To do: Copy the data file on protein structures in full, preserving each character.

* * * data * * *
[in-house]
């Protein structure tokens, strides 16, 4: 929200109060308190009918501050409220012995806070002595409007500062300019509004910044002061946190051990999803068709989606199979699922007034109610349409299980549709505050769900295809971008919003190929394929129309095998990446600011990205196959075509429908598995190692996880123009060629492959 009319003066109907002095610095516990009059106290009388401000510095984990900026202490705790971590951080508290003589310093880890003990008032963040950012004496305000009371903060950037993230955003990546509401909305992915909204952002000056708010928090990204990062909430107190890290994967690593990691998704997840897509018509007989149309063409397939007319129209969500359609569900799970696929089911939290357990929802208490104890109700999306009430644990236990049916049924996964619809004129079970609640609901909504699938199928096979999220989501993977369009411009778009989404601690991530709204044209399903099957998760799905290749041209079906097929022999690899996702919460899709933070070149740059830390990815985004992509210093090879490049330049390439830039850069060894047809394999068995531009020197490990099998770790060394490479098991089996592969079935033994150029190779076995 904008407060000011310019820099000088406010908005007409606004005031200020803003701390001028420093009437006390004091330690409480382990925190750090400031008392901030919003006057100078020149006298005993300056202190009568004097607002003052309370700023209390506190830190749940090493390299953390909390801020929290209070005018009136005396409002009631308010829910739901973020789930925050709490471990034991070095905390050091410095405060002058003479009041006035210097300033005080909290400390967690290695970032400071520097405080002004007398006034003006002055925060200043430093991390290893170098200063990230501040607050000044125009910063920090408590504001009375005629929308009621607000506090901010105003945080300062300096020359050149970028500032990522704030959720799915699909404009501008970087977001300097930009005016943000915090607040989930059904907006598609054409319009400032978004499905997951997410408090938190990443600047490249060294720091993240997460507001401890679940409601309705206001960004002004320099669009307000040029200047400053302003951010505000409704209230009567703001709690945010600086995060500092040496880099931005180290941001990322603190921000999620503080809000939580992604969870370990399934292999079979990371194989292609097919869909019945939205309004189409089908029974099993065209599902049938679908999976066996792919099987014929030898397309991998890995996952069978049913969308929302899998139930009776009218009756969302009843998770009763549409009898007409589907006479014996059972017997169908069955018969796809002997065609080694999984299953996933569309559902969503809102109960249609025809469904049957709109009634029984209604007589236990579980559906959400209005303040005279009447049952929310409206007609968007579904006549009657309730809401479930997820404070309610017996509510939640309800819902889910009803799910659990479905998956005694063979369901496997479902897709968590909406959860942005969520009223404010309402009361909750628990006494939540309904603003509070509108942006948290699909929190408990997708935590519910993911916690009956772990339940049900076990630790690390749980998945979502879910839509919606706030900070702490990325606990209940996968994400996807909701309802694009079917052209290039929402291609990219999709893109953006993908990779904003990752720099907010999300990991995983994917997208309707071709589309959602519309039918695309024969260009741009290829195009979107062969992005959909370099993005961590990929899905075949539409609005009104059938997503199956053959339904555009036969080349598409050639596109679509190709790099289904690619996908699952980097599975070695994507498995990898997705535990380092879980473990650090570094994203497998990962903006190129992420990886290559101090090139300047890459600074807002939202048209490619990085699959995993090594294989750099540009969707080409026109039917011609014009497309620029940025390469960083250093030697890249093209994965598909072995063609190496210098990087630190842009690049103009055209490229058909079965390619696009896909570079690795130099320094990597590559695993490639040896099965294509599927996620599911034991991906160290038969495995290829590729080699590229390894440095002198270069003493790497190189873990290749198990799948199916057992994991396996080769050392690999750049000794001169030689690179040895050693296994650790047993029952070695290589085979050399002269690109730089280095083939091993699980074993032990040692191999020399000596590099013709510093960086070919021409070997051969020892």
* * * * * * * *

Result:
[in-house]
């Protein structure tokens, strides 16, 4: 929200109060308190009918501050409220012995806070002595409007500062300019509004910044002061946190051990999803068709989606199979699922007034109610349409299980549709505050769900295809971008919003190929394929129309095998990446600011990205196959075509429908598995190692996880123009060629492959 009319003066109907002095610095516990009059106290009388401000510095984990900026202490705790971590951080508290003589310093880890003990008032963040950012004496305000009371903060950037993230955003990546509401909305992915909204952002000056708010928090990204990062909430107190890290994967690593990691998704997840897509018509007989149309063409397939007319129209969500359609569900799970696929089911939290357990929802208490104890109700999306009430644990236990049916049924996964619809004129079970609640609901909504699938199928096979999220989501993977369009411009778009989404601690991530709204044209399903099957998760799905290749041209079906097929022999690899996702919460899709933070070149740059830390990815985004992509210093090879490049330049390439830039850069060894047809394999068995531009020197490990099998770790060394490479098991089996592969079935033994150029190779076995 904008407060000011310019820099000088406010908005007409606004005031200020803003701390001028420093009437006390004091330690409480382990925190750090400031008392901030919003006057100078020149006298005993300056202190009568004097607002003052309370700023209390506190830190749940090493390299953390909390801020929290209070005018009136005396409002009631308010829910739901973020789930925050709490471990034991070095905390050091410095405060002058003479009041006035210097300033005080909290400390967690290695970032400071520097405080002004007398006034003006002055925060200043430093991390290893170098200063990230501040607050000044125009910063920090408590504001009375005629929308009621607000506090901010105003945080300062300096020359050149970028500032990522704030959720799915699909404009501008970087977001300097930009005016943000915090607040989930059904907006598609054409319009400032978004499905997951997410408090938190990443600047490249060294720091993240997460507001401890679940409601309705206001960004002004320099669009307000040029200047400053302003951010505000409704209230009567703001709690945010600086995060500092040496880099931005180290941001990322603190921000999620503080809000939580992604969870370990399934292999079979990371194989292609097919869909019945939205309004189409089908029974099993065209599902049938679908999976066996792919099987014929030898397309991998890995996952069978049913969308929302899998139930009776009218009756969302009843998770009763549409009898007409589907006479014996059972017997169908069955018969796809002997065609080694999984299953996933569309559902969503809102109960249609025809469904049957709109009634029984209604007589236990579980559906959400209005303040005279009447049952929310409206007609968007579904006549009657309730809401479930997820404070309610017996509510939640309800819902889910009803799910659990479905998956005694063979369901496997479902897709968590909406959860942005969520009223404010309402009361909750628990006494939540309904603003509070509108942006948290699909929190408990997708935590519910993911916690009956772990339940049900076990630790690390749980998945979502879910839509919606706030900070702490990325606990209940996968994400996807909701309802694009079917052209290039929402291609990219999709893109953006993908990779904003990752720099907010999300990991995983994917997208309707071709589309959602519309039918695309024969260009741009290829195009979107062969992005959909370099993005961590990929899905075949539409609005009104059938997503199956053959339904555009036969080349598409050639596109679509190709790099289904690619996908699952980097599975070695994507498995990898997705535990380092879980473990650090570094994203497998990962903006190129992420990886290559101090090139300047890459600074807002939202048209490619990085699959995993090594294989750099540009969707080409026109039917011609014009497309620029940025390469960083250093030697890249093209994965598909072995063609190496210098990087630190842009690049103009055209490229058909079965390619696009896909570079690795130099320094990597590559695993490639040896099965294509599927996620599911034991991906160290038969495995290829590729080699590229390894440095002198270069003493790497190189873990290749198990799948199916057992994991396996080769050392690999750049000794001169030689690179040895050693296994650790047993029952070695290589085979050399002269690109730089280095083939091993699980074993032990040692191999020399000596590099013709510093960086070919021409070997051969020892």